“One of the longest, protracted investigation tasks I undertook was looking at abortion related deaths in Victoria dating back to the very earliest files and you got a fascinating insight into women’s health and into the folklore and mythology and customs around it because a lot of the ways in which women procured abortions was on the basis of information that they’d gotten from other women… And it could be anything. Women had ideas that if you went on the roller coaster at Luna Park, if you drank a solution from copper coins in a glass of water, if you used a piece of bark to dilate the cervix, you could procure a miscarriage. And these were things that they just picked up locally. They hadn’t been told them by doctors… and lots of women came to harm because of the way in which they had to ‘fix themselves up’ as they used to say.

“In one file I remember there was a case in Benalla I think in the 1950s where the woman concerned had obviously done it before and she administered a solution of soap by a bicycle pump and in the inquest file there was the actual valve of the bicycle pump they’d put into a plastic pocket.” 

In addition to the rare piece of physical evidence, like the valve, many inquests also include testimonies from witnesses or doctors, photographs of crime and death scenes (with or without the deceased in frame) and you may discover more about the deceased’s situation, or setting, leading up to the time of death.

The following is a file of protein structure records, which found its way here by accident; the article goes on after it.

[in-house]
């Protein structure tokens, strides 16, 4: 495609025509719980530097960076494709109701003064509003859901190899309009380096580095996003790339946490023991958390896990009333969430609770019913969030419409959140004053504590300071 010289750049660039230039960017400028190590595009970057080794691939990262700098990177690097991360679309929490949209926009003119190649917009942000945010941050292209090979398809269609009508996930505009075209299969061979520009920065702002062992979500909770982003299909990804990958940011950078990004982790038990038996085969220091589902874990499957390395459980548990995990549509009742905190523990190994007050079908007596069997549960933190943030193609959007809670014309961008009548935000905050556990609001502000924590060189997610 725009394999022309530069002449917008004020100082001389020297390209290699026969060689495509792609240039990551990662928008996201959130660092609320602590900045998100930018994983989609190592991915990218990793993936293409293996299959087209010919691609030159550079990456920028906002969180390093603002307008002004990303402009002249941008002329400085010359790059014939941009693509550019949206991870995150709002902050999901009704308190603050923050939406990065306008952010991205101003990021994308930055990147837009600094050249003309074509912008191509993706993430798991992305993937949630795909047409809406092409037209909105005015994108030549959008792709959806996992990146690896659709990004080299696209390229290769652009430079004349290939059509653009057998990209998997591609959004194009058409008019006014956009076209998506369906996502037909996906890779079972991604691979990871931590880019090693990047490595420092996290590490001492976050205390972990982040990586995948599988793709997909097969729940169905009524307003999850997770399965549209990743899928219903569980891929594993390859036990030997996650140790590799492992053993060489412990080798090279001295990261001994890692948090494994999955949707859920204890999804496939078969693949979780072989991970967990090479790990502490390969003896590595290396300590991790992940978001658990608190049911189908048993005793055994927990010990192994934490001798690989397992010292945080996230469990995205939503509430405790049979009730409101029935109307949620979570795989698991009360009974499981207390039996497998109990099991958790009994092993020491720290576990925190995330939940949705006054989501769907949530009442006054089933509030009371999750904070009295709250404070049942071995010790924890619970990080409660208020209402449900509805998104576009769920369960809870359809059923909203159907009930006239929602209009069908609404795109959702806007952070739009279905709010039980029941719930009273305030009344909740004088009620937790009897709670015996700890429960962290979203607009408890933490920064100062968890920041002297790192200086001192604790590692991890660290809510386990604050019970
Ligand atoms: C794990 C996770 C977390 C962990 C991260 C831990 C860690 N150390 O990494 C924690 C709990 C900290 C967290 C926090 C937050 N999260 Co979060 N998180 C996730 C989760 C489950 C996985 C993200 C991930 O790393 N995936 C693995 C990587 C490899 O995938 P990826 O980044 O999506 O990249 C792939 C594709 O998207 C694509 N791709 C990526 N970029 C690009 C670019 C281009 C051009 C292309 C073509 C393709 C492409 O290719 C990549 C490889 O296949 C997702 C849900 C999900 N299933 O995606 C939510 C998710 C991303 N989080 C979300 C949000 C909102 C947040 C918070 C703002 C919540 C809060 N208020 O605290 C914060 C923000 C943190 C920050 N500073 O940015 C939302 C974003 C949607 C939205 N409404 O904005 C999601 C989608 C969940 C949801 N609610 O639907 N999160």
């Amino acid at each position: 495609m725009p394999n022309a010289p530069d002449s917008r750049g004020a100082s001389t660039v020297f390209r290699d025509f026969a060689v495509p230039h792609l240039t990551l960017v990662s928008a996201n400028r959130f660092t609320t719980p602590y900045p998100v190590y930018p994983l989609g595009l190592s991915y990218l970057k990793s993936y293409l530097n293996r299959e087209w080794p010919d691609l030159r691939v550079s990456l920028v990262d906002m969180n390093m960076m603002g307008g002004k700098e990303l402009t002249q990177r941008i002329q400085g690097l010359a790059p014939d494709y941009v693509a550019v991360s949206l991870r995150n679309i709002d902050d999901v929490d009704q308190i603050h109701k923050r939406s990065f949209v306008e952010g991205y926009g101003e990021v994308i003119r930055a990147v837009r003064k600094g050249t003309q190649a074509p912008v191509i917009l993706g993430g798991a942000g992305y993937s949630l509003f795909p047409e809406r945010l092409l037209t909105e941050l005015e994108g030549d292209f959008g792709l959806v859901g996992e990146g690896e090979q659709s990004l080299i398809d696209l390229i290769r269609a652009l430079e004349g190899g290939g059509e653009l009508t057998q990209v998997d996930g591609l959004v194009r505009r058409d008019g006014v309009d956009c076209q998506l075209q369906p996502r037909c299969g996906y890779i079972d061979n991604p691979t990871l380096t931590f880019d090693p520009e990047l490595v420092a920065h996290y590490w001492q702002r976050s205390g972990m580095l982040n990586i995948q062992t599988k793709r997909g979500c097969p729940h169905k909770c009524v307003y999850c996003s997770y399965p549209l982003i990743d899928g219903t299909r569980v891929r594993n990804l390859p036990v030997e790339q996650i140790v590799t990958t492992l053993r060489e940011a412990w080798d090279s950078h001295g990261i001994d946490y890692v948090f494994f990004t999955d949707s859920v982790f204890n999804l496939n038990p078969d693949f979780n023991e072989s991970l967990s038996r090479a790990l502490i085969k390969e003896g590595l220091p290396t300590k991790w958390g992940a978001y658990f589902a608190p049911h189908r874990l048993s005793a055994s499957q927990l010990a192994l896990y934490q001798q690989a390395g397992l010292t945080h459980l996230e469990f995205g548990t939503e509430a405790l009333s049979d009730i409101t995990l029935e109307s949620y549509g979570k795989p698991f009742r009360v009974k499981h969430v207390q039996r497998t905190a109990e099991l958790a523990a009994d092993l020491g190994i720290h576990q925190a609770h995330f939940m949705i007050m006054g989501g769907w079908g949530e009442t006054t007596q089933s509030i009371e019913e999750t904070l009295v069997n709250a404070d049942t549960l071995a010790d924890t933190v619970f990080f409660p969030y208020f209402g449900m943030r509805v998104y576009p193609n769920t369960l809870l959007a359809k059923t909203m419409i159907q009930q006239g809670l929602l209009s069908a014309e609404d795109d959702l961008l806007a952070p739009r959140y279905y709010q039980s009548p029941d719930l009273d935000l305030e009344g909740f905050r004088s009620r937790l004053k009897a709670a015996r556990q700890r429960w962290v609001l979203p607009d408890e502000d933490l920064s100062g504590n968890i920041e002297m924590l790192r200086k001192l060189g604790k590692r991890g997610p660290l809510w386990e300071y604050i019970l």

Another example is an inquest into a man who had once escaped Pentridge Prison, Kenneth Raymond Jones. He died in gaol in 1945 when a fight broke out, and so an inquest was held. The testimonies from the prison guards and other prisoners revealed what life for Kenneth was like in gaol. His relationships with the other inmates, how he and other prisoners would secretly make alcohol out of the fruit grown in the garden (this made headlines!), how he had few friends, and that at the time the fight broke out he was in the music room messing around with the gaol band. 

mug shot photo of a young man
If researching a crime, photos may not be included in the inquest file but search our other collections and you may get lucky! Here's Kenneth Raymond Jones as found in VPRS 515.

If you were writing about a character spending time in gaol in the 1940s, reading an inquest like Kenneth's would be extremely useful. And heartbreaking. Inquests are certainly not for the fainthearted.   

Some early inquests have been digitised and can be viewed online with physical files available to order and view in our North Melbourne reading room up to 1985. Be prepared when ordering physical files that some photos or evidence contained within could be quite confronting.  

Some stories we have told using inquests include:

Police Correspondence, Prison Registers and Criminal Trial Briefs

If writing about crime, some of our most useful records include police correspondence, prison registers and trial briefs. 

Police correspondence is organised in different ways depending on what year you are looking for. Records range from 1853 to 1935. Sometimes you might need to order multiple boxes to try and find the specific document you’re looking for – which may or may not exist! Gideon says no amount of trawling through records is wasted time.